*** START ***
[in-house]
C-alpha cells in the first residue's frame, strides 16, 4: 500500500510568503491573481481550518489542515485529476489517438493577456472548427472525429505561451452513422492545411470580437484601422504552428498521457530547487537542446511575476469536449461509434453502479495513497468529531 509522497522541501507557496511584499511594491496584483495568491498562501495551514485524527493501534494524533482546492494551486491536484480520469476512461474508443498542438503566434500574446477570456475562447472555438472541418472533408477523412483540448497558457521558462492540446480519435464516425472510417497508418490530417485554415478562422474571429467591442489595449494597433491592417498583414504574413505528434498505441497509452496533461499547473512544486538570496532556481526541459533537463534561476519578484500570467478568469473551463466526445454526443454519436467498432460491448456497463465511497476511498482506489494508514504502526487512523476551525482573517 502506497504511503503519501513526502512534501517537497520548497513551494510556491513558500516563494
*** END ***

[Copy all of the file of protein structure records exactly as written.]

[in-house]
C-alpha cells in the first residue's frame, strides 16, 4: 500500500510568503491573481481550518489542515485529476489517438493577456472548427472525429505561451452513422492545411470580437484601422504552428498521457530547487537542446511575476469536449461509434453502479495513497468529531 509522497522541501507557496511584499511594491496584483495568491498562501495551514485524527493501534494524533482546492494551486491536484480520469476512461474508443498542438503566434500574446477570456475562447472555438472541418472533408477523412483540448497558457521558462492540446480519435464516425472510417497508418490530417485554415478562422474571429467591442489595449494597433491592417498583414504574413505528434498505441497509452496533461499547473512544486538570496532556481526541459533537463534561476519578484500570467478568469473551463466526445454526443454519436467498432460491448456497463465511497476511498482506489494508514504502526487512523476551525482573517 502506497504511503503519501513526502512534501517537497520548497513551494510556491513558500516563494